Posted by Shivali Anand
March 9, 2021 | 4-minute read (718 words)
Sometimes the launch of a business doesn’t work out, and the best option to earn a living requires finding a new job opportunity. You are far from alone, as data show that about 80 percent of new businesses fail within the first 10 years. But being an entrepreneur requires different skills from being an employee. Entrepreneurship makes people think and act like leaders, but as employees at a new job, they are expected to be team players and to leave their business-owner hat behind.
To be sure, starting a regular job after entrepreneurship can be tough, but the process can be eased with a bit of preparation. Consider these points before stepping into the working world as an employee:
Cautiously Construct Your Story:
When transitioning from entrepreneur to employee, be ready for both traditional interview questions and some surrounding why you closed your business. Devote a good amount of time to preparing yourself to confidently answer such questions, ranging from your background to leaving your business, as the employer needs to trust your ability to work as part of a team. It is good practice to be truthful about your entrepreneurship experience, but also to frame your answers in an appropriate manner suited to a hiring professional in search of a new team member. Expressing gratitude that you had an opportunity to try entrepreneurship and learned something new during the process will resonate with the interviewer, but negativity or blaming others for your business closure is apt to deter an employer.
Rationally Evaluate Your Fit:
Always go through the job description carefully, as you want to avoid being stuck at the wrong place. Do thorough research and look for opportunities that match your interest as well as positions where you would be a good fit. Avoid the temptation to ignore potential warning signs in the rush to find the perfect job. Instead, think deeply before joining. Take time out and reinvent yourself from being an employer to starting as an employee.
Present Your Value with Confidence:
It is essential to understand your worth and to value your skills before agreeing to a job interview. If you convey with confidence that you can do certain things better than anyone else, then the hiring manager will believe it too.
Concentrate on Getting Recruited:
Prepare yourself with the mindset that you can easily adjust to working efficiently in a team setting. When transitioning from entrepreneur to an employee, make sure you are ready to be a worker in someone else’s company rather than being your own boss. If you are not fully committed and harbor resistances to being a part of a team, odds are high that that your interviewer will pick up on it and cancel your candidacy.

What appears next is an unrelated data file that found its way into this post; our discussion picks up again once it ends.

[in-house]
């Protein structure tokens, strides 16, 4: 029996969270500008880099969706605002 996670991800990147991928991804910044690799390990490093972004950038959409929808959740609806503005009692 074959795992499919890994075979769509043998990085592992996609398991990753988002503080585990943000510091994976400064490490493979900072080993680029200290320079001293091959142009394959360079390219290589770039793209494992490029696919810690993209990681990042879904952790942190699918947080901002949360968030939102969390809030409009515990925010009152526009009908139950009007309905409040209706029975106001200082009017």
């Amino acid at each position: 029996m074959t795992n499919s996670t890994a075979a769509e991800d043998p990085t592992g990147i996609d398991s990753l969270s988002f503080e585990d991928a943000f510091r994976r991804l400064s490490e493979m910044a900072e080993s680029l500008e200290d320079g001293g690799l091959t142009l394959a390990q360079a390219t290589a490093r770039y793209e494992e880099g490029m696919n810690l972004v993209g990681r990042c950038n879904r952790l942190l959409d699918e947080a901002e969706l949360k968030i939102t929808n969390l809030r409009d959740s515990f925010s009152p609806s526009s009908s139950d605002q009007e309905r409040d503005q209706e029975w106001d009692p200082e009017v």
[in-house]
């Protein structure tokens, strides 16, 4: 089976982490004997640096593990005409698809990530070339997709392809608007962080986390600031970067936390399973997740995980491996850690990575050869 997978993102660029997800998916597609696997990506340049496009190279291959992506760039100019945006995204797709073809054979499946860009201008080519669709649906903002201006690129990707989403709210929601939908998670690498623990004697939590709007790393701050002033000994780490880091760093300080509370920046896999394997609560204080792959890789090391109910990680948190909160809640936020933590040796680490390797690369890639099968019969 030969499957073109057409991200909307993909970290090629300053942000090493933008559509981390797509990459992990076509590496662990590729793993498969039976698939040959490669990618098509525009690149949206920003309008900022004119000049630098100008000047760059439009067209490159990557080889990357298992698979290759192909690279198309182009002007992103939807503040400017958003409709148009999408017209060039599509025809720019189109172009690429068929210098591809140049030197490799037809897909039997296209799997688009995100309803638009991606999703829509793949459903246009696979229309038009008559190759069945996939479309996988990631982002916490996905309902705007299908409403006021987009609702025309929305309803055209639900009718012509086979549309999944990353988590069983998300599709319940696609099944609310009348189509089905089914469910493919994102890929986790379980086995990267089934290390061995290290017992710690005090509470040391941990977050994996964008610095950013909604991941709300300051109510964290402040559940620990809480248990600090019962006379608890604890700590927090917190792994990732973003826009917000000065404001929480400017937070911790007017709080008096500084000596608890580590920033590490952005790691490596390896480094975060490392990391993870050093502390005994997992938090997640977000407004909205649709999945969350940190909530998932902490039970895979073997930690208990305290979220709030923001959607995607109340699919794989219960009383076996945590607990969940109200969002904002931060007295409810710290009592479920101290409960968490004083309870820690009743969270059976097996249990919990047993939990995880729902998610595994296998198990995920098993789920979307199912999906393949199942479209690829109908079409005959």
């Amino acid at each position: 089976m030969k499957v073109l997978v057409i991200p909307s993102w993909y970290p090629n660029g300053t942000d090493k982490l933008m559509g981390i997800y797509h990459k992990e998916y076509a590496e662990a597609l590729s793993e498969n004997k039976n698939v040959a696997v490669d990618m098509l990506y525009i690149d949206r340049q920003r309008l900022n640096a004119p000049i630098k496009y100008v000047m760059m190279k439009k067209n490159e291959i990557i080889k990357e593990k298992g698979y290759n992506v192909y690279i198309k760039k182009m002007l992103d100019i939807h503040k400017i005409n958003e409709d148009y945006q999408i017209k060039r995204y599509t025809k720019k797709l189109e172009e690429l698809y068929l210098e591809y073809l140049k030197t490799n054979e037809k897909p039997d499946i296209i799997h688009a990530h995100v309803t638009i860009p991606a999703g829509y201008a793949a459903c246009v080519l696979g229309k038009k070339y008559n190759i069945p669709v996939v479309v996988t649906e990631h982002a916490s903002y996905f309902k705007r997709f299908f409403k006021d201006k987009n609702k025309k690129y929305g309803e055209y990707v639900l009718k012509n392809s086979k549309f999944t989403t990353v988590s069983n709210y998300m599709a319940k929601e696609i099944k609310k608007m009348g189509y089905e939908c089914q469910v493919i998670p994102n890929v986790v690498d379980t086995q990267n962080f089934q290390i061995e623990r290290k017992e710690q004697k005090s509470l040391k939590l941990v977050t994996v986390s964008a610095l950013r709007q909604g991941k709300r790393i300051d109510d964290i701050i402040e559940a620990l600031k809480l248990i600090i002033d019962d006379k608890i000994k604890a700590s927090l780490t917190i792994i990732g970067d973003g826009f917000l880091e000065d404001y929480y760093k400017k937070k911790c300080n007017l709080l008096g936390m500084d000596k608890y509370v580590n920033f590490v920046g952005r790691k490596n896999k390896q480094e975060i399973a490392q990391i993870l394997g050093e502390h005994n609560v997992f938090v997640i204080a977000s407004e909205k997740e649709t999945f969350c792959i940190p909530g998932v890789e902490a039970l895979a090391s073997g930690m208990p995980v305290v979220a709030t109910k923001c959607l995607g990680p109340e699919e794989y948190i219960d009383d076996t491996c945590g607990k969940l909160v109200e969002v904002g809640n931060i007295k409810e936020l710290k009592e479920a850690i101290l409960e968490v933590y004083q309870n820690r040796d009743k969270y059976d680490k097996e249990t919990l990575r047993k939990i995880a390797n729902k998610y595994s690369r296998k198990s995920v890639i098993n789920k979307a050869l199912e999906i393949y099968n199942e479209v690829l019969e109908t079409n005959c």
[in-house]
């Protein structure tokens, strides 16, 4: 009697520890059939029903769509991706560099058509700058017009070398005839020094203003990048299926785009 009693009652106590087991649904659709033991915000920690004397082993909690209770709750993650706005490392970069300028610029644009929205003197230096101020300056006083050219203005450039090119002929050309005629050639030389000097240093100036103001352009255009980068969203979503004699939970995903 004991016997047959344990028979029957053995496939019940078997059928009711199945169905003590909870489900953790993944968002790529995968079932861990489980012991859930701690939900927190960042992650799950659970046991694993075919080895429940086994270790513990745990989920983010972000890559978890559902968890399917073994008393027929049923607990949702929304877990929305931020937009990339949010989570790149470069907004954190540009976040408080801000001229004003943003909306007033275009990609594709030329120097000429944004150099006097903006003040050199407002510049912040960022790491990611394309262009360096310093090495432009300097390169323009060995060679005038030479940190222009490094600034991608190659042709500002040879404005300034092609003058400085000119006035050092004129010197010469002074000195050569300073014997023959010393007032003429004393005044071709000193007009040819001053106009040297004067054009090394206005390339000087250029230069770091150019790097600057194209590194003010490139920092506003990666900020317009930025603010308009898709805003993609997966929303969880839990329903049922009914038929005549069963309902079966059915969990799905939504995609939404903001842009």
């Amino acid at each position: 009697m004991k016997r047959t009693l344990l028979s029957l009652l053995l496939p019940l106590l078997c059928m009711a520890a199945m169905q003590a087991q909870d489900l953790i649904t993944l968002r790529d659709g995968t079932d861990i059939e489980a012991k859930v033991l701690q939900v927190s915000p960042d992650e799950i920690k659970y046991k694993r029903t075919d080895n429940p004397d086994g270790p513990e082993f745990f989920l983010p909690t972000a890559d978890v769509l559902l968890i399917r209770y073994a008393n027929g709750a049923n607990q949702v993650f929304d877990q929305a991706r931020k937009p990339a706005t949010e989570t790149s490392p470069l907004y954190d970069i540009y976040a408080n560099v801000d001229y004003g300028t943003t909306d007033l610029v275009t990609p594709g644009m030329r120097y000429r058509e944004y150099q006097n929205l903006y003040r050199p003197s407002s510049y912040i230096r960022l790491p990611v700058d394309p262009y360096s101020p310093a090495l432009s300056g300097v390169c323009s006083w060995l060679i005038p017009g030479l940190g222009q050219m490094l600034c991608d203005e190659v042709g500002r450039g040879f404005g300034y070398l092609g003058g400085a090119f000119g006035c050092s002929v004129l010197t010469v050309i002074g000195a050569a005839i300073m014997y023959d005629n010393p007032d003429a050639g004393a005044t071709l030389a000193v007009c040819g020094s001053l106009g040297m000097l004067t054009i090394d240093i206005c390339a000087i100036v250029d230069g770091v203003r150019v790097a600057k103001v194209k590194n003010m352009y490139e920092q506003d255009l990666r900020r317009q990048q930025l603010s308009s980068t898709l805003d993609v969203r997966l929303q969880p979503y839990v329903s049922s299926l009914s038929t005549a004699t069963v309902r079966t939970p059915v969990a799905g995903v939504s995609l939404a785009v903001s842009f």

Refine Your Resume:
To start applying for jobs, the utmost requirement is a polished resume. Revamp yours to incorporate the achievements, skills and qualifications that make you the best fit for a position. Be sure to use keywords to show the hiring manager at a glance that you are a top candidate for the job.
Play Down Your Role as Entrepreneur or Enterprise Founder:
While looking for job opportunities, consider toning down your entrepreneurship experience. The best way to win over a prospective employer is to establish your keenness to learn more and to serve as part of an organization rather than emphasizing your experience as a founder or owner. Instead, describe the roles you played at your company, such as managing or supervising.
Stress Your Desire to Work as Part of a Team:
While you can mention your company ownership, the importance of showing the employer that you are eager to work in a team cannot be overstated. Stress your desire to work with others toward a common goal and achieve success for the company. To reiterate, hiring professionals are looking for somebody who will be dedicated to working as a part of the company, and the interview allows you to demonstrate you are that person.
8. Tally Your Achievements and Budding Value as A Worker:
Minimizing your entrepreneurship experience doesn’t mean you should omit your achievements. Call out your accomplishments in your resume as well as in interviews to stand out. By emphasizing challenges that you’ve overcome, your value as a potential employee is strengthened.